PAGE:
Evaluation of Australian Tsunami Warning Thresholds Using Inundation Modelling

  • Diana J. M. GreensladeEmail author
  • Burak Uslu
  • Stewart C. R. Allen
  • Claire L. Kain
  • Kaya M. Wilson
  • Hannah E. Power


Tsunami warnings issued by the Joint Australian Tsunami Warning Centre (JATWC) are derived from a database (T2) consisting of more than two thousand pre-computed tsunami scenarios. Following any potentially tsunamigenic earthquake, warnings are issued for individual coastal zones with three different levels of threat: Land Threat, Marine Threat or No Threat. The decision is based on the 95th percentile (P95) of the maximum wave amplitudes (over time) of the relevant T2 scenario within each coastal zone. Threshold values for P95 have previously been derived through analysis of observed impacts for recent events. Given that historical records are available for only a short time period and no observations exist for which a Land Threat would have been issued for Australia, it has been difficult to determine the appropriate threshold for a Land Threat. Several recent tsunami hazard assessment studies have used inundation models nested within T2 scenarios. These modelling results are used to evaluate the threshold values for JATWC tsunami warnings and provide guidance on a possible further warning tier—Major Land Threat. The optimal Land Threat threshold for P95 is found to be 48.5 cm, however, it is not recommended that any changes are made from the existing operational threshold of 55 cm. The optimal threshold for P95 a Major Land Threat is found to be 150.5 cm.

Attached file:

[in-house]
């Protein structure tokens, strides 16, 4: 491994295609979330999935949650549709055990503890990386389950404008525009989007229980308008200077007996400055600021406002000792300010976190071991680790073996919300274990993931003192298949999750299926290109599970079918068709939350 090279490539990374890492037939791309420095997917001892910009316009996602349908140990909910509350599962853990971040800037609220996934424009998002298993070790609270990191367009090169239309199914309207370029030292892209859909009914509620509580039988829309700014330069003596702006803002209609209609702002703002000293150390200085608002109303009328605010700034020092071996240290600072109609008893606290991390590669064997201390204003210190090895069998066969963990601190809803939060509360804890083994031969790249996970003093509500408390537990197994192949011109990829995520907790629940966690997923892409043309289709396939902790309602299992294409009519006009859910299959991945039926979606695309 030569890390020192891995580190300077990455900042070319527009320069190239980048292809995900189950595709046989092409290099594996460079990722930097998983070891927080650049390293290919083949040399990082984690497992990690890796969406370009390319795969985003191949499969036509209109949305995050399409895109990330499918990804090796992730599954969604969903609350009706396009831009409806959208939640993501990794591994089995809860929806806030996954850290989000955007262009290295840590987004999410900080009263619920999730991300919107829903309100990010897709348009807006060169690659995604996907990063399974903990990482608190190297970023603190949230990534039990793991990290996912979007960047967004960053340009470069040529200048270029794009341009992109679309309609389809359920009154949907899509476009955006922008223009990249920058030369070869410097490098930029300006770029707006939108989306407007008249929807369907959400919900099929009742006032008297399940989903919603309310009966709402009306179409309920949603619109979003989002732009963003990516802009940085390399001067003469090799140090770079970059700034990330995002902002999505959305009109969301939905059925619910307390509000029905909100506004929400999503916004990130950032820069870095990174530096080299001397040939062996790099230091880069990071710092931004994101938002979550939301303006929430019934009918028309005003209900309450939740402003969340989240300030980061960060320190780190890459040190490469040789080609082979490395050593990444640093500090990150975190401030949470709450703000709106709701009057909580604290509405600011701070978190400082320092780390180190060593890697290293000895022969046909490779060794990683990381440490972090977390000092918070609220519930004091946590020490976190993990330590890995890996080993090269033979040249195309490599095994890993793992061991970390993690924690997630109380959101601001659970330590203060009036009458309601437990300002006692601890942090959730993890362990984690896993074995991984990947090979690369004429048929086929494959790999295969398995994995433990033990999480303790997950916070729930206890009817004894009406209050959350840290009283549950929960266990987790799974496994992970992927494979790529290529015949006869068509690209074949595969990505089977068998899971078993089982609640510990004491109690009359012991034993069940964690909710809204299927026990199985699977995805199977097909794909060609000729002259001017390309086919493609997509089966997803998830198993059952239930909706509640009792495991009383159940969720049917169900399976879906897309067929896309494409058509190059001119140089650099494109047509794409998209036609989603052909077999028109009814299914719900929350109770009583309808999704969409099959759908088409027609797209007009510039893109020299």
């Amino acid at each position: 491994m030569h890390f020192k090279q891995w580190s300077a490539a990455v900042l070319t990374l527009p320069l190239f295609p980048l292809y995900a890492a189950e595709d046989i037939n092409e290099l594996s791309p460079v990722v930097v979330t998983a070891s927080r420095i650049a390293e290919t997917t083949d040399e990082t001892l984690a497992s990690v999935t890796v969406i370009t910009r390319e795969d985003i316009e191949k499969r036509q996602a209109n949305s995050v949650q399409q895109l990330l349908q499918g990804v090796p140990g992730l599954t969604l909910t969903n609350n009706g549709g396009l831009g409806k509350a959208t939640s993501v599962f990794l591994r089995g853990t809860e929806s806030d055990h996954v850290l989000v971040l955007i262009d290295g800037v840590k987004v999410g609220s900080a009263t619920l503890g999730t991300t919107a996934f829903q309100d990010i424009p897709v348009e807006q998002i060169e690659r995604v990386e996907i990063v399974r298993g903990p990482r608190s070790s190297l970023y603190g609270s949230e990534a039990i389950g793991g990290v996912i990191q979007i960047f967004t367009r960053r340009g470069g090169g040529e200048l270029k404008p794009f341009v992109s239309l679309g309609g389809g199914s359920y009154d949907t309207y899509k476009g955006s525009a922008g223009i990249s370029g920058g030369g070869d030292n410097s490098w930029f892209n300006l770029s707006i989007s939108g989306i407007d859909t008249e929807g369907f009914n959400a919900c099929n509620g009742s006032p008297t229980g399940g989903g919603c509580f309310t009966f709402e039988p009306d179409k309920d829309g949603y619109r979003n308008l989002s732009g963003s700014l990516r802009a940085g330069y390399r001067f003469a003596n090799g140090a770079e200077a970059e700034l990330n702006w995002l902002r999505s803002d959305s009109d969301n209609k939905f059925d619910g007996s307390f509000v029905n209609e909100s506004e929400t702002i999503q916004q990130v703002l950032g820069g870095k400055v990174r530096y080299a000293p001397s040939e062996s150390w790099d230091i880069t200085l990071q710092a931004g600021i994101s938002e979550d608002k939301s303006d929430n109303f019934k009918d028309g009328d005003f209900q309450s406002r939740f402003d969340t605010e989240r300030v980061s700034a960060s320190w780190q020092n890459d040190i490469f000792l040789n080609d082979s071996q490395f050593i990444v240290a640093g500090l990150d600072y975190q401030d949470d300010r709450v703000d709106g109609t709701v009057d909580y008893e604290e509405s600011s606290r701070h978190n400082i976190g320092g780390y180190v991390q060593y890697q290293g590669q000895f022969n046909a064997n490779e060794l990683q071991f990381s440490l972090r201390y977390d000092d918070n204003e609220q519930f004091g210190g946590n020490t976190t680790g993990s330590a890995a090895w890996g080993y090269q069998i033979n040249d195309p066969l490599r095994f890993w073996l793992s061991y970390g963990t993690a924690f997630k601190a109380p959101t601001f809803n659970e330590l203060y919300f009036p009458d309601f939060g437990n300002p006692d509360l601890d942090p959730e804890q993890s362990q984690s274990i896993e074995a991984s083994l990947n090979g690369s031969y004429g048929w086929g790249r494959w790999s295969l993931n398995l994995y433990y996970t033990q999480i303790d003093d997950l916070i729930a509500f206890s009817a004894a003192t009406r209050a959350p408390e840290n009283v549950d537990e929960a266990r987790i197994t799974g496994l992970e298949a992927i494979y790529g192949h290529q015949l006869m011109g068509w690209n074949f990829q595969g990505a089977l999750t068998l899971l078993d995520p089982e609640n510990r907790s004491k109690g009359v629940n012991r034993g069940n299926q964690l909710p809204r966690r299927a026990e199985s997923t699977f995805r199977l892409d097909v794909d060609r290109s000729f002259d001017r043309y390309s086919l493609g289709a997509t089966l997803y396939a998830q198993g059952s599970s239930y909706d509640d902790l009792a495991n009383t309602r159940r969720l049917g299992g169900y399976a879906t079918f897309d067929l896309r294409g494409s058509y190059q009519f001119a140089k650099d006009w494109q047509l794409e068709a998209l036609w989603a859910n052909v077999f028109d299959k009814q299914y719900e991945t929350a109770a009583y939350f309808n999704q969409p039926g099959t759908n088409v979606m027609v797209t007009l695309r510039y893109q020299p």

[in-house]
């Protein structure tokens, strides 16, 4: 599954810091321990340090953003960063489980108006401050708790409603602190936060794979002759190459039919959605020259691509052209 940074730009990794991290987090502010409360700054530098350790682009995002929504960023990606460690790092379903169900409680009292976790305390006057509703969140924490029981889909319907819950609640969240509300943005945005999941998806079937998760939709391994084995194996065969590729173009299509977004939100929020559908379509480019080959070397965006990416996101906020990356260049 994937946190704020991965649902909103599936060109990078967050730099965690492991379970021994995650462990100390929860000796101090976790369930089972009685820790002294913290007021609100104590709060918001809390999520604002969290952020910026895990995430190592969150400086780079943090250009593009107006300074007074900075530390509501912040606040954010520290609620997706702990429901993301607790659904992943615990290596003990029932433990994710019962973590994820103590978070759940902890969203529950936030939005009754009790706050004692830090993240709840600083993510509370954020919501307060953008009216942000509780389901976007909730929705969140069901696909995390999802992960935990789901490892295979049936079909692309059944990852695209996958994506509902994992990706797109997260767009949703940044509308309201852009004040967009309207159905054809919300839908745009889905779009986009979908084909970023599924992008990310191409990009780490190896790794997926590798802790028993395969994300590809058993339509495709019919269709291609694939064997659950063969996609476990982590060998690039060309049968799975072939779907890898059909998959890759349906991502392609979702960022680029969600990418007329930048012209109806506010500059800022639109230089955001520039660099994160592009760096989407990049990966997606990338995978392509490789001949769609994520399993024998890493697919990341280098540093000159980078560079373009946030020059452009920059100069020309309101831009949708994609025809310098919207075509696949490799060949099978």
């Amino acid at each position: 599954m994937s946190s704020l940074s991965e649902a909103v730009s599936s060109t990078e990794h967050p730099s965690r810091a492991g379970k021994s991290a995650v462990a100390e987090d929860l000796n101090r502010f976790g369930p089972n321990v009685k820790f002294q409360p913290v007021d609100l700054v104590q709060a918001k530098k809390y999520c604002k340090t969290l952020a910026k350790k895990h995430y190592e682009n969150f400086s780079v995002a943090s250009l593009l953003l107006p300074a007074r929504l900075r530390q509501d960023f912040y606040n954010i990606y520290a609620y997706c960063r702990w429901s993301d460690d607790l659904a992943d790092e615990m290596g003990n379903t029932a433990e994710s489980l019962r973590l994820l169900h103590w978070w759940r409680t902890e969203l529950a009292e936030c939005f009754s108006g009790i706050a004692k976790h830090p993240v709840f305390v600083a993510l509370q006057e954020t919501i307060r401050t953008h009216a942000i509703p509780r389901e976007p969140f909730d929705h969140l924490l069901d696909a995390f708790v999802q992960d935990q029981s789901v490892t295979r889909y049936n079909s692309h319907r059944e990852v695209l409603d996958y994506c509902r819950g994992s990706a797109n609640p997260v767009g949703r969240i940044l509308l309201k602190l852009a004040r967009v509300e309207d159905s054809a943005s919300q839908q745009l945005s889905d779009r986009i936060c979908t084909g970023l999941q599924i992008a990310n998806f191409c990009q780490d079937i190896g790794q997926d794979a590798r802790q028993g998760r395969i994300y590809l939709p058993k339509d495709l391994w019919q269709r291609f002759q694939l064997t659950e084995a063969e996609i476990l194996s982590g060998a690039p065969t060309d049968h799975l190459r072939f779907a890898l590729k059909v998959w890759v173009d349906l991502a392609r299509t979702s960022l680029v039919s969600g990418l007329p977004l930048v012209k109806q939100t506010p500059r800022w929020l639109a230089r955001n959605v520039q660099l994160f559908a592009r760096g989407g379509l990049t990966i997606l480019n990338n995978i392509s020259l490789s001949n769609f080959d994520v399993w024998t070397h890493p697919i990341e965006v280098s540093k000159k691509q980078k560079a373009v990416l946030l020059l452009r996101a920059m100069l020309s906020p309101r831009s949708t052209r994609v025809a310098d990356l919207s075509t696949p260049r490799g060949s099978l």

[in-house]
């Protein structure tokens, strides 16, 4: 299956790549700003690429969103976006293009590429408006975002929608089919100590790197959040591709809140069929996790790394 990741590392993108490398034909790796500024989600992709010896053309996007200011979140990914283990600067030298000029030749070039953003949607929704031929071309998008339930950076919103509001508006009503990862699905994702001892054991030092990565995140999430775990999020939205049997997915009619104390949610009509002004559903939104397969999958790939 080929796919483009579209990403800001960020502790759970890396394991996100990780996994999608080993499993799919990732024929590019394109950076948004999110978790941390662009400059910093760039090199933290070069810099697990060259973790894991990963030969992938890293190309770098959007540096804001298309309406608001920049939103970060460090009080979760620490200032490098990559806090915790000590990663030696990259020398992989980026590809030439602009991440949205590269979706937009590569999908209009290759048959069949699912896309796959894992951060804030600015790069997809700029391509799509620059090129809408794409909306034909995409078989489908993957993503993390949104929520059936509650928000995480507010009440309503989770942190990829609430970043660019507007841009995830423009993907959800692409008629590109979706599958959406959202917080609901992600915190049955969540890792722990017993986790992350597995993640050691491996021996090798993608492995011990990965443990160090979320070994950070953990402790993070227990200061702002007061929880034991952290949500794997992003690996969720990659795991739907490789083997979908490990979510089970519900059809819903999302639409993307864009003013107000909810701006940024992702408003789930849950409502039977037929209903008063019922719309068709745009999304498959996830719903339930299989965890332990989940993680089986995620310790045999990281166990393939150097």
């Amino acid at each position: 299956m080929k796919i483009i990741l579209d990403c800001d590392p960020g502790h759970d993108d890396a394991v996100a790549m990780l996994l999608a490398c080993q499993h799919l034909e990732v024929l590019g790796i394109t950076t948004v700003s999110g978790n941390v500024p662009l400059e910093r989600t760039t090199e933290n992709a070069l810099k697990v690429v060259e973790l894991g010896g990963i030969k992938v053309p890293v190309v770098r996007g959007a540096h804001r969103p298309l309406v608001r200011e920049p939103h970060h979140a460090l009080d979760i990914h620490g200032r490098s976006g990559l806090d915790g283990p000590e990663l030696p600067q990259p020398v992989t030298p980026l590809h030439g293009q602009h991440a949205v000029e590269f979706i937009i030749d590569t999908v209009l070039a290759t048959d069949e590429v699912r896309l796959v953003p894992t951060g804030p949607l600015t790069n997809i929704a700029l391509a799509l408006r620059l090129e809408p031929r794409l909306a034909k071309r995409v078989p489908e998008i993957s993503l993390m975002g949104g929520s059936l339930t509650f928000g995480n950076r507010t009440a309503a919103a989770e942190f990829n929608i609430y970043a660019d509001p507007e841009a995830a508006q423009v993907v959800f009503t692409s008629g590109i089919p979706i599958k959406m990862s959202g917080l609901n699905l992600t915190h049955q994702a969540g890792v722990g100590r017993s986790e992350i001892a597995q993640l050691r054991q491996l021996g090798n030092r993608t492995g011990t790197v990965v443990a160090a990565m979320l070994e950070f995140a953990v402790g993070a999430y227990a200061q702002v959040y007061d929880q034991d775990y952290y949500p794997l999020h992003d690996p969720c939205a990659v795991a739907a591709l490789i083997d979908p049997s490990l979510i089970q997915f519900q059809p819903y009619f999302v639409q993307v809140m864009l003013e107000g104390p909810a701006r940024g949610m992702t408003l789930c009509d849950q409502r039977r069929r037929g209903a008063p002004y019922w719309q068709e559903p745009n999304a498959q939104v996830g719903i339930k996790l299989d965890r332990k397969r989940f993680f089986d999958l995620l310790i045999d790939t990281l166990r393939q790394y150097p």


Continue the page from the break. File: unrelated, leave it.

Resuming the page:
Tsunami tsunami warning inundation modelling 



The authors would like to thank the NSW Office of Environment and Heritage (OEH), the NSW State Emergency Service (NSW SES), and Cardno for providing the inundation modelling results used in this study. This work was partly funded by the Natural Disaster Mitigation Program through NSW SES. This work was also funded through an award from the NSW Government under the State Emergency Management Projects 2014–15 program to HEP. KMW is supported by a University of Newcastle Faculty of Science Strategic Scholarship (50:50). The authors would like to thank Robert Greenwood and Eric Schulz for useful comments on the text.